More warnings over bogus callers

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TAYSIDE Police have issued a further warning to the people of Angus following news of another scam.

A 78-year-old Alyth man has been conned out of about £20,000 by a man who called at his door claiming to be a bank official.

The incident happened at about 11am on Wednesday, November 16, when the bogus bank employee called at the man’s address with the pretence of providing him with a new bank card.

The fraudster is in his late 30s to early 40s, about five feet six to five feet eight inches tall, of medium build, with dark hair. He had a foreign accent and wore a suit, shirt, tie and dress shoes. To complete the ruse, he also carried a clip board and wore an identity card.

He was allowed in and persuaded the householder that his current bank card was defunct and provided him with a new one, taking the old one with him as he left. The new card bore no resemblance to the genuine card.

Later that week the man was contacted by his bank who had been concerned about unusual transactions on his account and it was established that, unknown to the victim, thousands of pounds had been withdrawn.

People looking to persuade residents into providing personal and financial details, or parting with the money often adopt high-pressure techniques, are well-practiced in their patter and can very much look and sound the part. They can be very convincing to whoever answers the door or phone to them and be difficult to get rid of.

Very often it is the elderly and more vulnerable members of the community that they call on.

This latest incident is one of a number currently under investigation by Tayside Police’s Western Division CID.

Scams include cold callers claiming to be from IT companies, who advise members of the public that their computer security has been compromised and then request either personal information or remote access to their computers.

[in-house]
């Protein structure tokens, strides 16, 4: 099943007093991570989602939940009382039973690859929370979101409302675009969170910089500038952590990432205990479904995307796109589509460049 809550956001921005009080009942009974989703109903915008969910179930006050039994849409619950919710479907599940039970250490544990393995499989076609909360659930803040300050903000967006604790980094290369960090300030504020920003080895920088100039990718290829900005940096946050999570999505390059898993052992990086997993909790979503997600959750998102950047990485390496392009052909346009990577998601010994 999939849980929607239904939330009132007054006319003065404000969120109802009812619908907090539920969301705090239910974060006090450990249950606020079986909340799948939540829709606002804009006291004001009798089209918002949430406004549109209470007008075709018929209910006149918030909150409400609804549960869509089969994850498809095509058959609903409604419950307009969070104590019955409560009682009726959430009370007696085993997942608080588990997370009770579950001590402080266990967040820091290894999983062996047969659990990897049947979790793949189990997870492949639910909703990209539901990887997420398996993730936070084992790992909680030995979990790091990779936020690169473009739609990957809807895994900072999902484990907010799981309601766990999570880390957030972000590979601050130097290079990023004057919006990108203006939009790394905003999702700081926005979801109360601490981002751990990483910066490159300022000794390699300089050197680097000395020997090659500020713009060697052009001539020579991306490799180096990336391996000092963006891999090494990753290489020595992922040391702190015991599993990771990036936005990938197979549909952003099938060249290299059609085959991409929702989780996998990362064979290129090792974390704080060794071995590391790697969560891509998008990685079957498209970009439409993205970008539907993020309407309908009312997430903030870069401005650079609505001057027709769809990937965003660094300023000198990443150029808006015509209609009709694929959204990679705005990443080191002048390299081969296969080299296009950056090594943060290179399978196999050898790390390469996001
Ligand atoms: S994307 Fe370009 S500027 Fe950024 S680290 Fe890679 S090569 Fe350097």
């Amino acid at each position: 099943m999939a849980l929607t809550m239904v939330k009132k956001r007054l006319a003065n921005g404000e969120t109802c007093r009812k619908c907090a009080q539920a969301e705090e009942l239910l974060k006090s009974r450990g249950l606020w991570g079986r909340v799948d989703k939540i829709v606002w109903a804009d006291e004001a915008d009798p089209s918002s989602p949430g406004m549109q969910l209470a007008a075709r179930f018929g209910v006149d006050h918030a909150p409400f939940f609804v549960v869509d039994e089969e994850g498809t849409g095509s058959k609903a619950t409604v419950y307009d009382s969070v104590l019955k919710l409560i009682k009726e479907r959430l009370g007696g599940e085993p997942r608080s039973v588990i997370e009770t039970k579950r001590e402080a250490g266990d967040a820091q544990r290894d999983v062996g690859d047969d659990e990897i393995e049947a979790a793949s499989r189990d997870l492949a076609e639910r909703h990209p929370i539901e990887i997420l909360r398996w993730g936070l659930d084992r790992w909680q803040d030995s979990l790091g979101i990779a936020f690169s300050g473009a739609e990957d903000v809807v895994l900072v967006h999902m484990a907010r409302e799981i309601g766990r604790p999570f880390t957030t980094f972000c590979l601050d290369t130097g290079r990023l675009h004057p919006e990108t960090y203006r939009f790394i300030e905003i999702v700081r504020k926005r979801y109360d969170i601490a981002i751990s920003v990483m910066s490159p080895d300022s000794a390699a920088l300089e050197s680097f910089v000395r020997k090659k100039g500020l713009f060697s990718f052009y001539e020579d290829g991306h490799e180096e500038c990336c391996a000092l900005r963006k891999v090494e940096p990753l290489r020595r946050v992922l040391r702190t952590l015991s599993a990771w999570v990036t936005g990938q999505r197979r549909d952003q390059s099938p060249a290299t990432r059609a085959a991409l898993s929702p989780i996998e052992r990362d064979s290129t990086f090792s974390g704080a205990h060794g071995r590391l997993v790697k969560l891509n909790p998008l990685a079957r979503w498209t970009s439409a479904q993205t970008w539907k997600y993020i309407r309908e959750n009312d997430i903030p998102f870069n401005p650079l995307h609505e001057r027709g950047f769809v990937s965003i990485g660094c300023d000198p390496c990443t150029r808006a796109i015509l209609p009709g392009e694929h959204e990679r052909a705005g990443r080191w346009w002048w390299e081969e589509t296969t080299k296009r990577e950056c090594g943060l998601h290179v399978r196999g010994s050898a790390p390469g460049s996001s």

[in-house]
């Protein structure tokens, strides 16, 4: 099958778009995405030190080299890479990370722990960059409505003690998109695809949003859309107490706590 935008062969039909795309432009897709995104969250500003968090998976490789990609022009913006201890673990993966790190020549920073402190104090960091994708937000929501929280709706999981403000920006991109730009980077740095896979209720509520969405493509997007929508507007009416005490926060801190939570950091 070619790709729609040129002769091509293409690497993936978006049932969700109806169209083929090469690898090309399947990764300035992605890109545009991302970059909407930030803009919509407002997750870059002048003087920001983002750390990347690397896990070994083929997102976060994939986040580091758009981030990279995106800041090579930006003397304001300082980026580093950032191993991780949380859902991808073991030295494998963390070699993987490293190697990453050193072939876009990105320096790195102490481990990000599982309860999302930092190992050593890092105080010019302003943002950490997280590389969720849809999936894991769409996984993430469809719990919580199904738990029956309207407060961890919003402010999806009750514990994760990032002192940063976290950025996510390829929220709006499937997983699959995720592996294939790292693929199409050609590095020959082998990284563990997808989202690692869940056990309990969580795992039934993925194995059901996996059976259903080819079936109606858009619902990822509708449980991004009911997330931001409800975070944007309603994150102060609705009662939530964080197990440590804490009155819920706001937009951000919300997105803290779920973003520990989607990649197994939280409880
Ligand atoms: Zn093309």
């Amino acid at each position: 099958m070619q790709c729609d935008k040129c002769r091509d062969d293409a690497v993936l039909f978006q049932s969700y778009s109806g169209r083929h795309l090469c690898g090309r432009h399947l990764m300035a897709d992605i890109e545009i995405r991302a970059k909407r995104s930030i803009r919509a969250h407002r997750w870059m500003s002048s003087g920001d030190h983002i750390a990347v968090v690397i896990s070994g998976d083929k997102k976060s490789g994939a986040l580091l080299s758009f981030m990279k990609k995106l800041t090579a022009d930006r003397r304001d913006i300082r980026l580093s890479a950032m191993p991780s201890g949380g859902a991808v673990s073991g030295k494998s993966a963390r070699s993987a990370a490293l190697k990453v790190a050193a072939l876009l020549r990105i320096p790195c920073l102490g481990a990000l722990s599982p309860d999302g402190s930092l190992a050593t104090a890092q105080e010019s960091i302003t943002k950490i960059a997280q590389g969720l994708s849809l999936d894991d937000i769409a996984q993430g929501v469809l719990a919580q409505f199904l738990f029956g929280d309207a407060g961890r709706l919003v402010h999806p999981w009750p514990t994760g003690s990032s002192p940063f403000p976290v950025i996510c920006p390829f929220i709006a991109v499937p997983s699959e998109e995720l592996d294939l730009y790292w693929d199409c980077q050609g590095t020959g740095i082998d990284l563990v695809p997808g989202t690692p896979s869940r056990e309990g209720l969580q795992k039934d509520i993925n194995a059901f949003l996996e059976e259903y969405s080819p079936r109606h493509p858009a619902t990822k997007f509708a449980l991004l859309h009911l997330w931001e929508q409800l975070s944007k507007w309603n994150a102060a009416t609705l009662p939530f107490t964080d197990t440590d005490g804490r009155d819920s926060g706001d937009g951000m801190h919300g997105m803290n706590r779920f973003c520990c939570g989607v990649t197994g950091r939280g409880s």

Police are encouraged that publicity to such incidents has resulted in an increased awareness to this sort of scam, but it is clear that a number of different tactics are being employed by the fraudsters.

Amongst other cons identified during ongoing investigations are people claiming to be from a bank or building society’s fraud department, people claiming to be from the police to try to obtain security information, or access to funds, people who state they are dealing with Payment Protection Insurance (PPI) claims and request a transaction fee or access to bank details and people who claim to be from Her Majesty’s Revenue and Customs advising of a tax rebate and request a transaction fee or access to bank details.

On a number of occasions people have been advised to contact the telephone number on the rear of their bank cards, or some other apparently genuine number. However, by either keeping the line open or otherwise diverting the victim’s line the perpetrators are continuing the deception.

If anyone receives such an instruction, they should be extremely suspicious, hang up the phone and then call a family member, or friend to ensure their telephone line has not been compromised.

All of the above scams originate from cold calls, they are all bogus and should not be entertained.

It is not an exhaustive list and it is probable that a number of different telephone scams are being committed or attempted.

Anyone with information regarding these or other telephone or computer scams is asked to contact Tayside Police on 0300 111 2222 or Crimestoppers 0800 555 111.